Hubert Kastlunger has just pulled a Superman move.
Admittedly, he has not leapt a tall building in a single bound. Nor has he keeled over in the presence of kryptonite. But he has whipped off his civilian clothes to reveal a far more striking outfit hidden underneath.
Five minutes ago he was scything down Sponata, a pacey red run in the Dolomites ski resort of Alta Badia. Now he is standing in the middle of the piste-side bar La Munt, his orange jumpsuit removed in favour of a formal trousers, smart black apron, crisp white shirt and a bow-tie.
Superman in a ski-suit: Hubert Kastlunger prepares to pour a few glasses of sauvignon blanc
Better still, he is holding a bottle of pinot bianco, which he is about to pour out to the 10 members of his tour party, who are currently listening to him carefully.
“This is a very fruity wine,” he says, decanting the nectar within.
“Take a sniff. What do you notice? Green apple? That’s typical of a pinot bianco. It’s a wonderful wine to go with a fish course”.
If Hubert sounds like a wine expert in a top-end restaurant, then that is partly the point.
He is the focal point of “Sommelier on the Slopes” – one of Alta Badia’s innovative approaches to the winter.
The idea is simple – a three-hour guided jaunt that showcases the slopes of this Alpine hotspot, but also some of the best wines that are produced in this viticulture-friendly area of northern Italy. Staged seven times between December and March, the concept has proved popular – this is the third ski season it has been offered.
However, the end-game is not to glug down as much plonk as possible. The emphasis is on sampling a fine recent vintage or two, and testing their flavours.
“This is a typical sauvignon blanc,” Hubert continues, uncorking an outrider from the 2016 batch of said white wine at nearby producers St Michael-Eppan.
“It’s soft, with a light touch of acidity. You can drink this with chunks of parmesan cheese, as an aperitif.”
A popular place to spend the winter: Alta Badia has some 81 miles of pistes
There are appreciative murmurs – plus palate-cleansing cheese biscuits and glasses of water. Then, suddenly, we are off again. Hubert re-dons his ski-suit, and we are out onto the snow, taking a chairlift upwards – before swishing down a series of red and blue runs to Utia L’tama, a mountain hut where a log fire is burning in defiance of the chill outside.
But we are heating up nicely anyway as Hubert unveils a second pair of bottles – a Gewurtztraminer, a Dolomites white-wine staple, all delicate fragrance and floral notes, and a Sudtirol St Magdalener.
The latter, a punchy red, smells vinegary on inspection. “But wait,” Hubert says. “This wine improves as it warms up.” A few sips a few minutes later prove him correct. “See,” he laughs. “Before, it was a €5 wine. And now it is a €10.”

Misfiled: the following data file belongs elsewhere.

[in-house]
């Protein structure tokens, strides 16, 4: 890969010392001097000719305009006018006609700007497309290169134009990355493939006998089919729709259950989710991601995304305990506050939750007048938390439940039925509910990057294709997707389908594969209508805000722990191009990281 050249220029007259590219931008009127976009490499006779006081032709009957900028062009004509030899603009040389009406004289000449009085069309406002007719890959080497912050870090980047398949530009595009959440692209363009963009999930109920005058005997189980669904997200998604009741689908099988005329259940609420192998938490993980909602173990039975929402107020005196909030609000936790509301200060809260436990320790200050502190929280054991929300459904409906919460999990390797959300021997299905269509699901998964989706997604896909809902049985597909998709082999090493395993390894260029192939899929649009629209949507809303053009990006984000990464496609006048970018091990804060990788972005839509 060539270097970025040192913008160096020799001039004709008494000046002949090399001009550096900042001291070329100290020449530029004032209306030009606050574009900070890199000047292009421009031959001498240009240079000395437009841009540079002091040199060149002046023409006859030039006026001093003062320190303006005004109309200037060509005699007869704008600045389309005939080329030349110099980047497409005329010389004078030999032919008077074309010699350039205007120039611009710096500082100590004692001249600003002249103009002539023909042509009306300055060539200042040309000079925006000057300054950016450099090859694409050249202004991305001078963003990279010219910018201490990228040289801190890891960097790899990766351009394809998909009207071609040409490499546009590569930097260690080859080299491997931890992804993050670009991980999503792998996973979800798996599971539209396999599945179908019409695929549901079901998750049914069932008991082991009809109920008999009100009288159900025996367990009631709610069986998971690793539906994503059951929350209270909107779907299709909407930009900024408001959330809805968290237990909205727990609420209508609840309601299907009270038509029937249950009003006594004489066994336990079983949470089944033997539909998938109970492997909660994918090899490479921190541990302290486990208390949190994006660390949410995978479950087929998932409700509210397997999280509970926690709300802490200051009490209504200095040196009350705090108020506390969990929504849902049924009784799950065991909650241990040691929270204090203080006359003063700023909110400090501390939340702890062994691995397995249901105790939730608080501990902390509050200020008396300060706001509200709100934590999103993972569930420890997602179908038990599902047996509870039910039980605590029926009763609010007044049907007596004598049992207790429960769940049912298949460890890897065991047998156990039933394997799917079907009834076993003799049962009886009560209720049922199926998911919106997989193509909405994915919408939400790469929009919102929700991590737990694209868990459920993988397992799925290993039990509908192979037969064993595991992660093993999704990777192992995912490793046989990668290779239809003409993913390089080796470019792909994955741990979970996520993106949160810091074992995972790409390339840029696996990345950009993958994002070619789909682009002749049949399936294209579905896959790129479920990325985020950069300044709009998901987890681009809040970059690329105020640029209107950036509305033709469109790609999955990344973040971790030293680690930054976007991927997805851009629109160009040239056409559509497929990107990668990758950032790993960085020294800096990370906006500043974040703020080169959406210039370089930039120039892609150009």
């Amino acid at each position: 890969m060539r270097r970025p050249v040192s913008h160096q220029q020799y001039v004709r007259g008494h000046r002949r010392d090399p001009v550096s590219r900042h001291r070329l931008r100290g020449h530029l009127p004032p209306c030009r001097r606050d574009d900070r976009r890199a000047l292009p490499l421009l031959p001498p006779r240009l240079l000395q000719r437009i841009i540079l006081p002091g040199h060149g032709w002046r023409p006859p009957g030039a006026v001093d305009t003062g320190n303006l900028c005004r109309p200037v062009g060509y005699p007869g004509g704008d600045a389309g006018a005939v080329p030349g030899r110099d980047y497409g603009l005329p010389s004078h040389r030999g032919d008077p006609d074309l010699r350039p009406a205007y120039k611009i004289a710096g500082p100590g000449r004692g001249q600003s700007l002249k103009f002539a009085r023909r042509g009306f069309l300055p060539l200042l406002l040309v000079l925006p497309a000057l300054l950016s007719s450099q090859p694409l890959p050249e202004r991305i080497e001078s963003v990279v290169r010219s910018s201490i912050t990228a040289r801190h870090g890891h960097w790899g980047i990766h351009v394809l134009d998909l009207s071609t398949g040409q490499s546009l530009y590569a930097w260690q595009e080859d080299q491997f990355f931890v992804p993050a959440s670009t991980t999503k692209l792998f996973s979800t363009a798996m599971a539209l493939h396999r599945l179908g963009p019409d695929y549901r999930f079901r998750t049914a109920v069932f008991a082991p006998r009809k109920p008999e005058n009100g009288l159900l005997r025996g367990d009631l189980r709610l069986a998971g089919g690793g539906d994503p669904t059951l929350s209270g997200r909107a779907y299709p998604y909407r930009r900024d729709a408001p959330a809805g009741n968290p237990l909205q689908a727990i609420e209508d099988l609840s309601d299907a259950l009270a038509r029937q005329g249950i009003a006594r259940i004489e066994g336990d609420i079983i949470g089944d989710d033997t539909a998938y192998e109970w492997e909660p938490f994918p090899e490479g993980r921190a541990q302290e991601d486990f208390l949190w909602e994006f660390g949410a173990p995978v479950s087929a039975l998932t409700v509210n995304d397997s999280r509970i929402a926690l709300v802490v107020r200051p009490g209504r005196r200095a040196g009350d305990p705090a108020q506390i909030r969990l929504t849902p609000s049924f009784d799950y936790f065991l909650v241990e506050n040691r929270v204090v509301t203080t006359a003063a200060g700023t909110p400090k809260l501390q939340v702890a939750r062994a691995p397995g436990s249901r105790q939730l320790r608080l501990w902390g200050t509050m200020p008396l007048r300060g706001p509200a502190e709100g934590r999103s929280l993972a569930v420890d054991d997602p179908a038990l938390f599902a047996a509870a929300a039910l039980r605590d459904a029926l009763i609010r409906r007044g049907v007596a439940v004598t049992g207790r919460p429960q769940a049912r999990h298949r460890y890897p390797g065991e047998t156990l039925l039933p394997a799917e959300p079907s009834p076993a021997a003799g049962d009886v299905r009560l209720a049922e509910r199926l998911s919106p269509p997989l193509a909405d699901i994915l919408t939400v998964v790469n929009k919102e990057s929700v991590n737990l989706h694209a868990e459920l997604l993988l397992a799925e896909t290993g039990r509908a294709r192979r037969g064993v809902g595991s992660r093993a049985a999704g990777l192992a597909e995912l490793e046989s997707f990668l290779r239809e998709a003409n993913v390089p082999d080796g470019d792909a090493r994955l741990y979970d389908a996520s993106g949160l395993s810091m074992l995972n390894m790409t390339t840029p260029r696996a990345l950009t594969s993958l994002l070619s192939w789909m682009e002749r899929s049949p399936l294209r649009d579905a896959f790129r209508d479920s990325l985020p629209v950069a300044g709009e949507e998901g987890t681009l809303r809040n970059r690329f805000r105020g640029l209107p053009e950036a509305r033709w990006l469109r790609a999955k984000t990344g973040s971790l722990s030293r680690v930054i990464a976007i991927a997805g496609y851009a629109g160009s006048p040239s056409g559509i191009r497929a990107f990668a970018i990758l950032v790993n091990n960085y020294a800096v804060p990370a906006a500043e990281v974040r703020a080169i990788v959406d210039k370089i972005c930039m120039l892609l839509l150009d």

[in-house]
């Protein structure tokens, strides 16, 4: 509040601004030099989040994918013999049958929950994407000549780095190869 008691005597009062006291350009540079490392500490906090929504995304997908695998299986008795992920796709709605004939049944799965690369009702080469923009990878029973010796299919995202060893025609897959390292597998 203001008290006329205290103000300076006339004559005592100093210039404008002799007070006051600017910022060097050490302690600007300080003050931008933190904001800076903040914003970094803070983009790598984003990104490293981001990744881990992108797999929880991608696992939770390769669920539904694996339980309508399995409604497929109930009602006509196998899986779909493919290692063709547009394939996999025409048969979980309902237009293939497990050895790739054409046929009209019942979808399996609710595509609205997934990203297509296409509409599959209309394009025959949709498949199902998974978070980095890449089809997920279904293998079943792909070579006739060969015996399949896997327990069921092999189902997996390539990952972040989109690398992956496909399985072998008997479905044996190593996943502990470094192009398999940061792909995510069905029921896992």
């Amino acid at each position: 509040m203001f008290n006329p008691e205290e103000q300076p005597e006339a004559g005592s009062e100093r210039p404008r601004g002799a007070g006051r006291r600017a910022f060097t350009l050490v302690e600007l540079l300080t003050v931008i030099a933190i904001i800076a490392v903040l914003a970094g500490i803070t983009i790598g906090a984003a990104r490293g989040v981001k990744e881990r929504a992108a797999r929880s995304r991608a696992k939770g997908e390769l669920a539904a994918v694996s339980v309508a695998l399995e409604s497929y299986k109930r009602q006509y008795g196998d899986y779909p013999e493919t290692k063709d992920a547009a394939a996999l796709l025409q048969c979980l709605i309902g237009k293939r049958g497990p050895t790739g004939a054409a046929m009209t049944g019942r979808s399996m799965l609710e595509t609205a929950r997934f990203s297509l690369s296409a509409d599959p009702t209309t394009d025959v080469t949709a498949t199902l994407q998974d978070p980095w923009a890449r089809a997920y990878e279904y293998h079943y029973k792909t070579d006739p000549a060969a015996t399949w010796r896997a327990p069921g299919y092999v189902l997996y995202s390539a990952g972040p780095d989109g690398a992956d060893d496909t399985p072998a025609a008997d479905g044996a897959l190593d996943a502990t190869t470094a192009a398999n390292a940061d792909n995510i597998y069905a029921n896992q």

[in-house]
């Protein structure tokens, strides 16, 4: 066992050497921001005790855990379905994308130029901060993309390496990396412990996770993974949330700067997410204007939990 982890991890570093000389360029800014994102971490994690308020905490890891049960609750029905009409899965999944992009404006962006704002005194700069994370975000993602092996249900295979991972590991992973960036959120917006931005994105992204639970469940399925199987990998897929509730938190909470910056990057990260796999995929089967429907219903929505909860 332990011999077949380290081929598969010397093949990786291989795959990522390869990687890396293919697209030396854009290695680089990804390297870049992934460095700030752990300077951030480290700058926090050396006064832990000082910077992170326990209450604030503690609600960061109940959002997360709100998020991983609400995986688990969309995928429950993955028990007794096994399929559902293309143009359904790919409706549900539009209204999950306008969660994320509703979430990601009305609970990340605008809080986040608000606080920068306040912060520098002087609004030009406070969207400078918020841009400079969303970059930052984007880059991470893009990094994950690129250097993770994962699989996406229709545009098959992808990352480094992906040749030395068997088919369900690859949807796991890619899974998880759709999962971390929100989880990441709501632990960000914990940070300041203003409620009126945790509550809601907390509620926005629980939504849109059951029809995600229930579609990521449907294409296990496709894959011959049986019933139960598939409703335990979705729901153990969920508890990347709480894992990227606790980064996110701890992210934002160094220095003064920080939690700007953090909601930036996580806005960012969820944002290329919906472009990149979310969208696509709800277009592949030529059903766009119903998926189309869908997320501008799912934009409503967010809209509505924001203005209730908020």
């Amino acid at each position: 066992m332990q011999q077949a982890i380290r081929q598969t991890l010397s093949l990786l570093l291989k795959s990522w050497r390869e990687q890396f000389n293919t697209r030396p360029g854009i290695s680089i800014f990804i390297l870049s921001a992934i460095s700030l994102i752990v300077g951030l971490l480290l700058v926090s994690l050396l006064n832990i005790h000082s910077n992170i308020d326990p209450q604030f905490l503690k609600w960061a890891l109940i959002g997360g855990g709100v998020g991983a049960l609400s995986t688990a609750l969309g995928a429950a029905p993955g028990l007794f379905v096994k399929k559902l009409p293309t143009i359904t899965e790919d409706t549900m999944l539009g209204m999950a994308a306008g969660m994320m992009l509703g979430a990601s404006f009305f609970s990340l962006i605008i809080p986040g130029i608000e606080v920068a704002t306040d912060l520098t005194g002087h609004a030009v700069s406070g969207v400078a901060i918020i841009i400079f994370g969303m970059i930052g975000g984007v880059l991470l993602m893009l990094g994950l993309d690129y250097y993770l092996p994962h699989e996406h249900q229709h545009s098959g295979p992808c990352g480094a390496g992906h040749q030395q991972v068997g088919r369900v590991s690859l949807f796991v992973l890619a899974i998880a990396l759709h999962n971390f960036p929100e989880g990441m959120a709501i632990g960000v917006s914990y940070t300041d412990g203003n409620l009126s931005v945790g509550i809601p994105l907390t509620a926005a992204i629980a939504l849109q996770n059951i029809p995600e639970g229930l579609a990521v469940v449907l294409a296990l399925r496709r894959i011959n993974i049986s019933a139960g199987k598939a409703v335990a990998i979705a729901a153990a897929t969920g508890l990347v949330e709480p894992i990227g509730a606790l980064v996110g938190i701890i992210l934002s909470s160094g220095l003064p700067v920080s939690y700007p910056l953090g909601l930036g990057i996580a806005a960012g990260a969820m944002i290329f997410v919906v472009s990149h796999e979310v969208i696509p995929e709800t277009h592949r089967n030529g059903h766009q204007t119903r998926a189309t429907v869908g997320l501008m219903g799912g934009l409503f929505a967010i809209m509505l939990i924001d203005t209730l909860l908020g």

It is tempting to burrow in for the afternoon, taking any one of these bottles along for the ride. But Hubert directs us outside once more. There are further twists and turns, the pace sufficiently unhurried that the whole group can ski as one, before the Rifugio Lee bar beckons as a final port of call.
Here, Hubert – once again in his sommelier attire – unleashes a regional pinot noir (“you find berries and strawberries. It’s a good wine to go with pasta”) and a Lagrein Gries Riserva – a splendid peppery red which has him purring.
“The best lagrein is produced around Bolzano,” he nods. “Forty or fifty years ago, this would not have been not so good. But now it is one of the best wines in the South Tirol.”
And with that he is gone, zipped up, whizzing down the hill, this Superman on skis. I watch him go, then retreat to the bar. I know I should follow. Laced across the mountains around me are 81 miles of blue, red and black pistes – the slick, angled thoroughfares with which Alta Badia tempts plenty of winter-sports lovers to its idyllic corner of the Alps every season.
I should go and tackle them. And I will. But the bottle of pinot noir is still winking, there on the table. Just one more glass, I think. And then I’ll hit the slopes.
The “Sommelier on the Slopes” ski-tour costs €28 per person. It will be run six further times this winter (January 18 and 25; February 22; March 1, 15 and 22). Booking is recommended – at an Alta Badia tourist office.
See altabadia.org for further information.
Ski passes at Alta Badia cost from €43 per day.
A four-night half-board break in Alta Badia in March, staying in a junior suite at Hotel La Majun including return flights and transfers, costs from £1,839 per person through Powder Byrne (020 8246 5300; powderbyrne.com). Rooms at La Majun (0039 0471 847 030; lamajun.it) cost from €132 per person, per night – two sharing, on a half-board basis.